Sunday, March 21, 2010

dome home, et

The Dome assembly went amazingly well. We assembled the frame in two hours. With practice two people could do it in an hour. Here are some photos from the day:

struts A & B color coded ready to go..

We laid out the struts, 5 shorties in a star pattern, 5 longs around them to form a pentagon, bolted them together with the blue on top. I color coded the struts to make it easier, but then printed out the assembly diagram in black and white. Good thing I knew how to assemble it without the diagram!

The dome can be assembled with these two crescent wrenches. We used a ratchet wrench and a drill with a socket on it to tighten the struts down at the end, but the whole thing could be done with just two wrenches.

Olivia and Mo were a good team.

We built the six pentagons and then put 5 of them together to form the sides and then put the sixth one on top. More photos coming soon.

David drilling

Racoon Lady loves it

Mo decided it was a fabulous home for a New Orleans hobo dog turned Manhattan socialite.
She knows a thing or two about disaster relief.

The frame is very strong. We climbed all over it to test it
Much better test than a wind tunnel or a rain simulator.

I had to do a few laps around the circumference. Totally big enough to fit 5 people for sleeping comfortably. 10 kids easily. 30 kids in a pinch.
Alysse came and took photos... hopefully they are more in focus than mine! She did time lapse so we can make an animation.

Thems alot of bricks. The yard out back

Will from Buckminster Fuller Institute came out to help assemble the dome!

garbage heart

Ryan showed up after we finished assembling the dome and were out back enjoying the sunshine. He was a little surprised that it was built already.

Elizabeth, whose truck, Clyde, helped us move the struts, came and joined us to watch the sunset over the East River.

In other news, David fixed one of the heat welders we had gotten donated to us a few weeks ago, but then we realized that they are designed for sealing packaging and not heavy duty vinyl. We are looking for someone who might have access to this machine or one like it:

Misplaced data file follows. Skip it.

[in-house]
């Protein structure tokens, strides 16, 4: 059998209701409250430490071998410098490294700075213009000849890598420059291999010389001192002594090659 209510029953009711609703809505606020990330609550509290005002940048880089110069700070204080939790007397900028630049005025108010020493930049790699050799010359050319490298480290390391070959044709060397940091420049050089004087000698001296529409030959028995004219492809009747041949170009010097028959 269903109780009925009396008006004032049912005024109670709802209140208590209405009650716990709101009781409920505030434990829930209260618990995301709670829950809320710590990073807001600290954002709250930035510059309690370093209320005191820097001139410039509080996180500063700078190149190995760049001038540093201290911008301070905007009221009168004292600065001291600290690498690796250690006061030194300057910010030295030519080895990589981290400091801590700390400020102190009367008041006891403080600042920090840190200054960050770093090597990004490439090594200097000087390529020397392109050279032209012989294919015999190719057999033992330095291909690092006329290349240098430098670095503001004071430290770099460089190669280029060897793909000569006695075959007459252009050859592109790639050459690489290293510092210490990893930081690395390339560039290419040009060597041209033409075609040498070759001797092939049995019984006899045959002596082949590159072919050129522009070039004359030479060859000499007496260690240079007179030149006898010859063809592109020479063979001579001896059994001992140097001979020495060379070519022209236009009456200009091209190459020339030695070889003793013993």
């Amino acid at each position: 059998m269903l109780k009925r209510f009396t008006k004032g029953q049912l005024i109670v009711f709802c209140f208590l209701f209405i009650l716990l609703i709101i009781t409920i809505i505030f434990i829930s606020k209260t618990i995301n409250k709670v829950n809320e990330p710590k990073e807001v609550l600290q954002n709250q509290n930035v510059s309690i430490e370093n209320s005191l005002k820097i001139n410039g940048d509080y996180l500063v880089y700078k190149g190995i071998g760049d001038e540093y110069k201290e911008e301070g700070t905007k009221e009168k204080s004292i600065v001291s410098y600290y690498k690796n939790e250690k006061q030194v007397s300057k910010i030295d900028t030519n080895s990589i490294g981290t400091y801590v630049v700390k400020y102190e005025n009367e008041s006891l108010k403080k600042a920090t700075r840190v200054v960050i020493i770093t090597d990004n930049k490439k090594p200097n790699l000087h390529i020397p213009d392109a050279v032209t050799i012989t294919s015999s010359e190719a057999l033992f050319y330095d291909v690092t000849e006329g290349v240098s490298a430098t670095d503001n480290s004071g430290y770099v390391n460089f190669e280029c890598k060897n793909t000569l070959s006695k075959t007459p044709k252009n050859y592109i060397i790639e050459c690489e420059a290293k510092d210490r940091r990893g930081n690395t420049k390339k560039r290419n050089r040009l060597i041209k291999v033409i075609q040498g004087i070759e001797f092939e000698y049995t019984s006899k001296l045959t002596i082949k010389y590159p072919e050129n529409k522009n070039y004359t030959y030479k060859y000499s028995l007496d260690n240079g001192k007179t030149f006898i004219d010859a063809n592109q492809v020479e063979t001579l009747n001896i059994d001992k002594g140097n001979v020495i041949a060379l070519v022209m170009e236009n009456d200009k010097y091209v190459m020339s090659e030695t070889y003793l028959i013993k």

Note halfway down the page it says
"The Ladies also can be trained to operate this machine."
That is such a relief. The Ladies will be happy to hear about it.

So far we are no where near our goal as far as fundraising and donations are concerned. I know there are a bunch of people reading this blog. We need your financial support to make this project go. We have everything lined up, we just need conduit pipe and a vinyl welder.

We met a new friend named Brett who works in the garment district as a factory manager. He is going to let us use his cutting table and machine to cut the patterns out of the vinyl.
Brett over in Greenpoint by the river

But first I have to make one prototype to make sure the pattern is good. For that I need a vinyl welder!

I was thinking of ways to attach the dome to the frame and I think I will extend the bottom panels down to loop back over the bottom struts and attach to the inside of the frame with velcro. I want to design a simple clamp that can go on top of that to hold it steady on the bottom strut without puncturing the vinyl. Grommets, I think, will just rip out. I'm scrapping the grommet idea.

In other news...............................

An amazingly small amount of people have donated considering how much traffic this blog is getting...... THANKS To Those of You Who Have Donated on PayPal, all 7 of you! If this project is going to succeed, we need at least 2 grand ASAP to buy the conduit pipe. Either that or we need to find someone willing to donate the conduit pipe. When donating, consider that paypal takes about a dollar of whatever you contribute. If you want to give me cash instead, feel free to email me at to make an arrangement. We can go to the Electrical Supply store together and buy 350 ten foot sticks of 1" conduit pipe.

It's a bit maddening to read all of these articles about how the millions of dollars that have been donated to the big USA NGO's has a very small trickle down effect to the actual people who need help on the ground. We send the military to sit around with guns instead of shovels.
If I could tap into just a tiny portion of that money, I could finish this project and initiate more like it. Too much bureaucracy is like a money filter, it gets stuck on all the paper work

  • PayPal balance: $206.95 USD
We can do better than this.

Look for us on Kickstarter early this week.
Thanks for reading!!!!
Spread the word!

Happy Spring Equinox Y'all!

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